Or maybe the law’s supporters simply have little response to the ongoing spate of news suggesting that, Krugman notwithstanding, the law is still not working very well. For example, insurance companies have begun submitting their requests for rate increases for 2016, and those requests suggest that premiums could skyrocket next year. Already we’ve seen requests for increases for individual plans as high as 64.8 percent in Texas, 61 percent in Pennsylvania, 51.6 percent in New Mexico, 36.3 percent in Tennessee, 30.4 percent in Maryland, 25 percent in Oregon, and 19.9 percent in Washington. Those increases would come on top of premium increases last year that were 24.4 percent above what they would have been without Obamacare, according to a study from the National Bureau of Economic Research. At the same time, deductibles for the cheapest Obamacare plans now average about $5,180 for individuals and $10,500 for families.
In fairness, those rate‐hike requests are just that — requests. State regulators are likely to trim them back, significantly in some cases. And other insurers in those states may be seeking smaller increases. We haven’t seen any data weighting increases by the number of people covered, so we should be careful about overstating the impact. In addition, many people are insulated from the true cost by the law’s subsidies, which is what makes the upcoming Court decision so important. Still, to recall P. J. O’Rourke’s famous dictum, if we thought health insurance was expensive before, look at it now that it is free.
New evidence also suggests that Obamacare is struggling to meet its goals for covering the uninsured. According to a report in Investor’s Business Daily, the Obama administration estimates that roughly 10.2 million people have enrolled in Obamacare plans and paid at least one month’s premium. This meets the White House’s revised sign‐up goal announced late last year, though it falls below the Congressional Budget Office’s earlier projections. The CBO had originally projected some 12 million sign‐ups through 2015, later lowering that estimate to 11 million. So, while we should recognize that Obamacare has significantly increased coverage, there clearly is a long way to go.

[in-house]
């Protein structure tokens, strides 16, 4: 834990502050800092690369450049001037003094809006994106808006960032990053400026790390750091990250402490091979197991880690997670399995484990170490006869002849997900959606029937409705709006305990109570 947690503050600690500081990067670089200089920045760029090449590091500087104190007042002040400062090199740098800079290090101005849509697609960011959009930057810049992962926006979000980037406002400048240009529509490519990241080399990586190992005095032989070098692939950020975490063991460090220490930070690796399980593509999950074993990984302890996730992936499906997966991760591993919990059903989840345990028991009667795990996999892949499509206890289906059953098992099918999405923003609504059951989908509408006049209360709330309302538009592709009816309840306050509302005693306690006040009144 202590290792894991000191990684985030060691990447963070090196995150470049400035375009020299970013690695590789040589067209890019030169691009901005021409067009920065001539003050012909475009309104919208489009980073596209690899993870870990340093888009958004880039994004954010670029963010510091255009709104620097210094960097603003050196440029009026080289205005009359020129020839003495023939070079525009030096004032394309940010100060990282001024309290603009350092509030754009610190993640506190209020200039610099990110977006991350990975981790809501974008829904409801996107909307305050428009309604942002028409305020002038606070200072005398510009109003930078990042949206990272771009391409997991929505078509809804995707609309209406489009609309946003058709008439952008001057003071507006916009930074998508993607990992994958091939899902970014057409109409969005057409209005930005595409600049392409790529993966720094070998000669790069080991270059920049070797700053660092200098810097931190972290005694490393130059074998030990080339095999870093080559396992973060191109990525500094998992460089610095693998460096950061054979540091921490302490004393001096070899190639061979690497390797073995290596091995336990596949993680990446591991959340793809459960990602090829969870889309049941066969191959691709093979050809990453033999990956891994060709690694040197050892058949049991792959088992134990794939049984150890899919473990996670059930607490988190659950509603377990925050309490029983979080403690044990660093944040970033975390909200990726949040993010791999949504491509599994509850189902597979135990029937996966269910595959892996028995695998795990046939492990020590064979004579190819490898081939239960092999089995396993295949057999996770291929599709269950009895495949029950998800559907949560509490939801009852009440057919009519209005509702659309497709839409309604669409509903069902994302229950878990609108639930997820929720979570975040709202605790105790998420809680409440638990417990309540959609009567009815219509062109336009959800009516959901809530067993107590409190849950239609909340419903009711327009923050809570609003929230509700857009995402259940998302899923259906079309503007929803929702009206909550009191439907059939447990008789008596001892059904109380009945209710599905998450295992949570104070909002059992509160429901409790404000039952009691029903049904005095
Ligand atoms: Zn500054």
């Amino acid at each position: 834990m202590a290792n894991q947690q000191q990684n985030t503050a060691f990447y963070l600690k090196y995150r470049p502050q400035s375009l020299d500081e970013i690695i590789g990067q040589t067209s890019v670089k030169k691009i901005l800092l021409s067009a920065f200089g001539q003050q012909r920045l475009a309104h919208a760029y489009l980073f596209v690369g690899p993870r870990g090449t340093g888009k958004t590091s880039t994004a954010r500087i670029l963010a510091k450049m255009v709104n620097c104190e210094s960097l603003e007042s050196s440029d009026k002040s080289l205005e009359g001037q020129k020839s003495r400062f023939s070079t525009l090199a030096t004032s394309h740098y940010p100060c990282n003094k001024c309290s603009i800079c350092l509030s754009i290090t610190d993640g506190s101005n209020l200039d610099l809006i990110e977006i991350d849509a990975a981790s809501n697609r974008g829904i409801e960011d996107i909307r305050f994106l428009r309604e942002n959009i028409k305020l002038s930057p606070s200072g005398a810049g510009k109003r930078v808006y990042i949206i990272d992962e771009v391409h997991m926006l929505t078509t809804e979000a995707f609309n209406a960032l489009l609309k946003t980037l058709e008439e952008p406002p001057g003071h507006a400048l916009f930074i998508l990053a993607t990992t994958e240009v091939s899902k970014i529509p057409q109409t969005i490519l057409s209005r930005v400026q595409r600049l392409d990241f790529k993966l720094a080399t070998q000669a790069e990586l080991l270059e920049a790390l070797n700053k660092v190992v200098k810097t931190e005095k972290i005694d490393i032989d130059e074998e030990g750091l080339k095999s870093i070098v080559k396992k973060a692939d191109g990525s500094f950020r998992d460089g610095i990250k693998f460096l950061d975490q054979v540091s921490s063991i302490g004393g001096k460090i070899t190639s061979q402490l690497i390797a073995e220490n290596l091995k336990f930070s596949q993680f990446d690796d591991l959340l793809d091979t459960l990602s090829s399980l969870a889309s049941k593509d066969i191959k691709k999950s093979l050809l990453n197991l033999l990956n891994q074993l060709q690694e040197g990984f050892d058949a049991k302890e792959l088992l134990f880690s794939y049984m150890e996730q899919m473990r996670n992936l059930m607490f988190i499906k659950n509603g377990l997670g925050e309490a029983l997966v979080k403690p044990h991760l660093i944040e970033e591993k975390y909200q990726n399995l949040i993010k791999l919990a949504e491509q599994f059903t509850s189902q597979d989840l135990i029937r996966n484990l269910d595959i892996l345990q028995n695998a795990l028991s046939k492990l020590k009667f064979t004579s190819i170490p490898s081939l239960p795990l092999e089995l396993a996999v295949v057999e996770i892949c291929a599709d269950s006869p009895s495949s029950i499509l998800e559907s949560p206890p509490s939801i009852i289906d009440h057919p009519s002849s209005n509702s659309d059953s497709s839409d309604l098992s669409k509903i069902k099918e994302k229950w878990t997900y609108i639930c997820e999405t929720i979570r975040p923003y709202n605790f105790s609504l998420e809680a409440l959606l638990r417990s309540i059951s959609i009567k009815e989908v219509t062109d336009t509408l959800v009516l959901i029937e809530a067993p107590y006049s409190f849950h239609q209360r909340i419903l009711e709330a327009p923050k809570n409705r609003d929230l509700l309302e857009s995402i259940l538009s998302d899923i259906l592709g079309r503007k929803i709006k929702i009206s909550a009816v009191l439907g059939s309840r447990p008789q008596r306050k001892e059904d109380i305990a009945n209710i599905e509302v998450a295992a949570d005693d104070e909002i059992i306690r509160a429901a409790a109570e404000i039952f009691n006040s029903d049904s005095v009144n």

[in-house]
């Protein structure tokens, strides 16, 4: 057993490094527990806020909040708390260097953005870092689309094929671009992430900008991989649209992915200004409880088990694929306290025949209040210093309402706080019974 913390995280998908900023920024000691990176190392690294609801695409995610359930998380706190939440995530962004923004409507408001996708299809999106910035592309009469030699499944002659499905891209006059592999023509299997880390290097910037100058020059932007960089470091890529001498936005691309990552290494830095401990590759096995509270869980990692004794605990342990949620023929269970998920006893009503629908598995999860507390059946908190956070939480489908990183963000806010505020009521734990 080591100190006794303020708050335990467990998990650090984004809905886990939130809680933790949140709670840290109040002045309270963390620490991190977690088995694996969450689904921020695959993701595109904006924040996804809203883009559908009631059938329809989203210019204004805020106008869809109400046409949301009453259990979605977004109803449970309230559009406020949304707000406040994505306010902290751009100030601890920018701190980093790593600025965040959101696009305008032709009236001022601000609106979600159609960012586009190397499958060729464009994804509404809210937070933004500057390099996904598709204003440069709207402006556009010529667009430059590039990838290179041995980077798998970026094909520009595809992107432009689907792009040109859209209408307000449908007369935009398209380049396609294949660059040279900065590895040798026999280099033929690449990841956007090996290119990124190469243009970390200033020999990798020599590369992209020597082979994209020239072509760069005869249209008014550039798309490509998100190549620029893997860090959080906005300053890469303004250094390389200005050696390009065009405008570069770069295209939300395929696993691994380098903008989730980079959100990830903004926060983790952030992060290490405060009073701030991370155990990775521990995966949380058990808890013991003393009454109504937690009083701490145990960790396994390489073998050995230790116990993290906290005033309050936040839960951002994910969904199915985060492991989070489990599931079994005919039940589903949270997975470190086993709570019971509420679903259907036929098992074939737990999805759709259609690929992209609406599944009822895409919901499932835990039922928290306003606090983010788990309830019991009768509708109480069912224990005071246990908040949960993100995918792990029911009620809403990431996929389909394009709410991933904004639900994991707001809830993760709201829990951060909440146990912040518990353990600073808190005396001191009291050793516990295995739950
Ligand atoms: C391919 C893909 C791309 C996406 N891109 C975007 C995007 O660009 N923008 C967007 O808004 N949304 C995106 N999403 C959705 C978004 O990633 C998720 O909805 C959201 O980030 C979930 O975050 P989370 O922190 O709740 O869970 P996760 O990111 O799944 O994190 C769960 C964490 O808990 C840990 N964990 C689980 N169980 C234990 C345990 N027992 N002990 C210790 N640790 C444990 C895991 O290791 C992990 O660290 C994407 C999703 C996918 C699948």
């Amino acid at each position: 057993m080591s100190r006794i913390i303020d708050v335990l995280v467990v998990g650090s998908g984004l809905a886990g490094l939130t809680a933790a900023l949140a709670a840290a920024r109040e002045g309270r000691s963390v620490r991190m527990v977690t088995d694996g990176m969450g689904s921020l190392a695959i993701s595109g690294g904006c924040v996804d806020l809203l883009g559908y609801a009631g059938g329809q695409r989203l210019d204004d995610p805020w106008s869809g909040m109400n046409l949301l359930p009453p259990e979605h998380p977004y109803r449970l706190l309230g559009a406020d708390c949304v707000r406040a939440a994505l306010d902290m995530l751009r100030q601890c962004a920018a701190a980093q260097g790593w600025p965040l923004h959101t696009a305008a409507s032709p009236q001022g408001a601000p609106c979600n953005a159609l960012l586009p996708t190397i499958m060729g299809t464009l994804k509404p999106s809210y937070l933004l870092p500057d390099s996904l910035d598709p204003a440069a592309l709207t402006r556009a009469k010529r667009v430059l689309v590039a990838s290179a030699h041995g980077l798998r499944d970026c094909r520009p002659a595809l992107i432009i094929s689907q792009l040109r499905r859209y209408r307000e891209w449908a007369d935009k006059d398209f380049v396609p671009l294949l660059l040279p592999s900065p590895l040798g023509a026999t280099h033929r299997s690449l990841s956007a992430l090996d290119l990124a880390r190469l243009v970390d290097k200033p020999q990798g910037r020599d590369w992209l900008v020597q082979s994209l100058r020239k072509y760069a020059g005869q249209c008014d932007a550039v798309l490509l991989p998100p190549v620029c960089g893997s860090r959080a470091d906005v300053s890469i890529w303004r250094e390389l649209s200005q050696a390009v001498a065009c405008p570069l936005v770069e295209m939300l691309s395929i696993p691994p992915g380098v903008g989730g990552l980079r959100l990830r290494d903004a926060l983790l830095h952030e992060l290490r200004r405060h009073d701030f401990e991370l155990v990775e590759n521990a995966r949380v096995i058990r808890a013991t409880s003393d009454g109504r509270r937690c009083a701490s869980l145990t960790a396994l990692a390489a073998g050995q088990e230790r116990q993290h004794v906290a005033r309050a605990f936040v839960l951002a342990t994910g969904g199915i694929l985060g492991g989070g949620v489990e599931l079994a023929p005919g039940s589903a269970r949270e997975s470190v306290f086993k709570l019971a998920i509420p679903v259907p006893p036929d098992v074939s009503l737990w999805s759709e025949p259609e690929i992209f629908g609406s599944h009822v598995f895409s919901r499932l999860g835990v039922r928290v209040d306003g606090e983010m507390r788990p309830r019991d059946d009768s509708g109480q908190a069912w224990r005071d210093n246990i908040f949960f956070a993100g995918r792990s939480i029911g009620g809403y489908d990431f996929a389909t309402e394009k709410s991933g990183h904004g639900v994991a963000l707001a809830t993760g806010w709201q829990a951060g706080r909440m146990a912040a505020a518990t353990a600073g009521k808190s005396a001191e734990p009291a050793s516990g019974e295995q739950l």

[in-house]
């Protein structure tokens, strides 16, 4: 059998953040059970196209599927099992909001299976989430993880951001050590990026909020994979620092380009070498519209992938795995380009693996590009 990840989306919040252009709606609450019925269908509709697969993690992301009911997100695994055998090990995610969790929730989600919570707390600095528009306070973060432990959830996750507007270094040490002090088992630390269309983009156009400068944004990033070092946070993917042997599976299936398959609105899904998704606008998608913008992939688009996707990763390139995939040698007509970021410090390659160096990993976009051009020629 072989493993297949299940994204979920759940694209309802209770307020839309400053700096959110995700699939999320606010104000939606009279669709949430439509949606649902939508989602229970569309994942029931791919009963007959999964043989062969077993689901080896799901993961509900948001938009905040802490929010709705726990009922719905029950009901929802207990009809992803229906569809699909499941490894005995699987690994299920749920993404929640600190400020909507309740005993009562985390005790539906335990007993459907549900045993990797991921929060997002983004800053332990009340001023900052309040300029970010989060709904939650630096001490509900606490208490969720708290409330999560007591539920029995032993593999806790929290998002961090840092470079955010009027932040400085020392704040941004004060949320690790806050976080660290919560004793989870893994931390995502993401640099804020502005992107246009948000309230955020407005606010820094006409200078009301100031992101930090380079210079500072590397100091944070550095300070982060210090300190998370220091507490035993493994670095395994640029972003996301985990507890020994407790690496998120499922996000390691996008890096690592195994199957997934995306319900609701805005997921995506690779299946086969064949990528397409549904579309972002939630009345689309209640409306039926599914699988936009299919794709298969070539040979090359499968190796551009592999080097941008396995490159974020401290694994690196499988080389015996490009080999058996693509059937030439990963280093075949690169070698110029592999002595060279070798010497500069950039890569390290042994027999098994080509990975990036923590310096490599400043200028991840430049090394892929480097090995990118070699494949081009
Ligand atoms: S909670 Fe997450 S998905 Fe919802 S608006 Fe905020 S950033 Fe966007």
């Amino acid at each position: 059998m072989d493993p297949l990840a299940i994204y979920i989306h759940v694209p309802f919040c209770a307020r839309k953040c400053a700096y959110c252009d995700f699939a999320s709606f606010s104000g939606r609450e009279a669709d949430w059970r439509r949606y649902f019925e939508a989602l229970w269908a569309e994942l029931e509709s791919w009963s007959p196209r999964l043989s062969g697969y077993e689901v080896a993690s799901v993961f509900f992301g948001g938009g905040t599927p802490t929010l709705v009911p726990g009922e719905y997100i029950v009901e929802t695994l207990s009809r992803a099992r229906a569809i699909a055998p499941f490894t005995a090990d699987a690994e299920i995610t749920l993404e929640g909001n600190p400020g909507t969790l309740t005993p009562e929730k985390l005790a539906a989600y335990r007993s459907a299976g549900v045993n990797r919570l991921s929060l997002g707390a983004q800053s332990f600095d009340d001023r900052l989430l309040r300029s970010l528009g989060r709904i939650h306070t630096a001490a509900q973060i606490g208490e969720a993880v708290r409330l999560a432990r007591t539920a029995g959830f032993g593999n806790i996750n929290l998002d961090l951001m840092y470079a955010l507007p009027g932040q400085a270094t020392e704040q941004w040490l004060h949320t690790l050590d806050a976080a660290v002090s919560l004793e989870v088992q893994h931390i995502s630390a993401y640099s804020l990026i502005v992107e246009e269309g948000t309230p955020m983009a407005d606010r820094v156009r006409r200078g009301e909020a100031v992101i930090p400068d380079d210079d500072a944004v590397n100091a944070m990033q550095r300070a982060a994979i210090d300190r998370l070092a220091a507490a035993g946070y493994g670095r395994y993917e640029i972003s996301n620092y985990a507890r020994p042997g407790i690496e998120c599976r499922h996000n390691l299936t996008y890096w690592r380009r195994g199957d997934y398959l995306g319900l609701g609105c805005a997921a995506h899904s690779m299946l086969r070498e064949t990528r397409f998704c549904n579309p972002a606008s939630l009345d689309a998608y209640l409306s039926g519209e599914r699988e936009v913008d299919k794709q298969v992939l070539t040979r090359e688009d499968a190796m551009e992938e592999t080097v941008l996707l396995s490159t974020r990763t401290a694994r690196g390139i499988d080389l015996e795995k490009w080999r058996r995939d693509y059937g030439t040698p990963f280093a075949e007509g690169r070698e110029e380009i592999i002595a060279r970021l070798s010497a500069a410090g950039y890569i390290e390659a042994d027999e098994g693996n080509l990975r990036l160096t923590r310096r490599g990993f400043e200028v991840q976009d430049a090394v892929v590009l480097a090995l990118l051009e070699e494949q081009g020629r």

A very long way, in fact. The CBO still hopes for 21 million enrollees next year, which would mean more than doubling current sign‐up levels. Anyone see that happening? But failure to meet those numbers would mean that Obamacare would continue to flirt with the possibility of an adverse‐selection “death spiral,” which could take down the entire insurance market. Already, insurance companies are warning that exchange enrollment is weighted too heavily toward sicker and older patients. And the Republican Congress is unlikely to renew bailouts designed to protect insurance companies from such adverse selection.
Of course these numbers do not count the nearly 7 million people who signed up for Medicaid because of Obamacare’s expansion of the program. But given the increasing evidence that Medicaid provides dubious value in terms of health outcomes, how this will affect federal and state budgets remains an open question. To cite just one example, getting poor people enrolled in Medicaid was supposed to reduce the strain on overburdened emergency rooms, by steering patients toward primary and preventive care. But the low physician‐reimbursement rates under Medicaid mean that few physicians will treat Medicaid patients. As a result, emergency‐room visits have actually increased under Obamacare.
Very soon the Supreme Court will rule on Obamacare’s subsidies. But for the law as a whole, the verdict is already in. By almost any measure, Obamacare is a failure.